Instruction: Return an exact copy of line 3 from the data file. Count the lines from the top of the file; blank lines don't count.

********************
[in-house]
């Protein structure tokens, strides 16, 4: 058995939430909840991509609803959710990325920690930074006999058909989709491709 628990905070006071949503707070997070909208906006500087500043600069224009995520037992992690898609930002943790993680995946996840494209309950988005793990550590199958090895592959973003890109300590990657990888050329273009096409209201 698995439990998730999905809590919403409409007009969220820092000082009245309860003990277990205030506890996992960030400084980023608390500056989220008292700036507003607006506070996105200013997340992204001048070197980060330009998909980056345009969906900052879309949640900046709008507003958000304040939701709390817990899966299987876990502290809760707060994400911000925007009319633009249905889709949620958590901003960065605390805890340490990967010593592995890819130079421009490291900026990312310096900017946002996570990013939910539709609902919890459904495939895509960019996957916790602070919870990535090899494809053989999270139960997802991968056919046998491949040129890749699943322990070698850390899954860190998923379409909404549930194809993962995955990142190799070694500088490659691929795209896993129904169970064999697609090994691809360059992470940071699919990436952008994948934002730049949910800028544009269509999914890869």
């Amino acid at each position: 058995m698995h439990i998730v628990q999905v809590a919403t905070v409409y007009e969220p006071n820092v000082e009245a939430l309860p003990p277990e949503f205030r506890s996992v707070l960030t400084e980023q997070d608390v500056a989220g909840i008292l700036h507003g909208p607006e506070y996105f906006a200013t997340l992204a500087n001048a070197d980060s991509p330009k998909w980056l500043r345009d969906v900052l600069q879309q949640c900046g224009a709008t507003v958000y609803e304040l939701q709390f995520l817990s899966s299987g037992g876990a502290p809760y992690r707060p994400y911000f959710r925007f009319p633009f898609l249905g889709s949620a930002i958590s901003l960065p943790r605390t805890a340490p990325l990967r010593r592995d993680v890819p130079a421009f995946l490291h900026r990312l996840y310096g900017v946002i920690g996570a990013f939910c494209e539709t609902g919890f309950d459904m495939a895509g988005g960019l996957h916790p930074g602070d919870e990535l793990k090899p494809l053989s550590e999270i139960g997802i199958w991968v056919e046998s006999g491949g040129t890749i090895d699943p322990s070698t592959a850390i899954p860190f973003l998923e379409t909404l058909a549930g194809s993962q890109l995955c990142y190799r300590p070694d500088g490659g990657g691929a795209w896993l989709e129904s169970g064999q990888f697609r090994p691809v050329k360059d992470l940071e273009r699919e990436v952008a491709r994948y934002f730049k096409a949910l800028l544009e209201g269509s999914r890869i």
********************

């Amino acid at each position: 058995m698995h439990i998730v628990q999905v809590a919403t905070v409409y007009e969220p006071n820092v000082e009245a939430l309860p003990p277990e949503f205030r506890s996992v707070l960030t400084e980023q997070d608390v500056a989220g909840i008292l700036h507003g909208p607006e506070y996105f906006a200013t997340l992204a500087n001048a070197d980060s991509p330009k998909w980056l500043r345009d969906v900052l600069q879309q949640c900046g224009a709008t507003v958000y609803e304040l939701q709390f995520l817990s899966s299987g037992g876990a502290p809760y992690r707060p994400y911000f959710r925007f009319p633009f898609l249905g889709s949620a930002i958590s901003l960065p943790r605390t805890a340490p990325l990967r010593r592995d993680v890819p130079a421009f995946l490291h900026r990312l996840y310096g900017v946002i920690g996570a990013f939910c494209e539709t609902g919890f309950d459904m495939a895509g988005g960019l996957h916790p930074g602070d919870e990535l793990k090899p494809l053989s550590e999270i139960g997802i199958w991968v056919e046998s006999g491949g040129t890749i090895d699943p322990s070698t592959a850390i899954p860190f973003l998923e379409t909404l058909a549930g194809s993962q890109l995955c990142y190799r300590p070694d500088g490659g990657g691929a795209w896993l989709e129904s169970g064999q990888f697609r090994p691809v050329k360059d992470l940071e273009r699919e990436v952008a491709r994948y934002f730049k096409a949910l800028l544009e209201g269509s999914r890869i």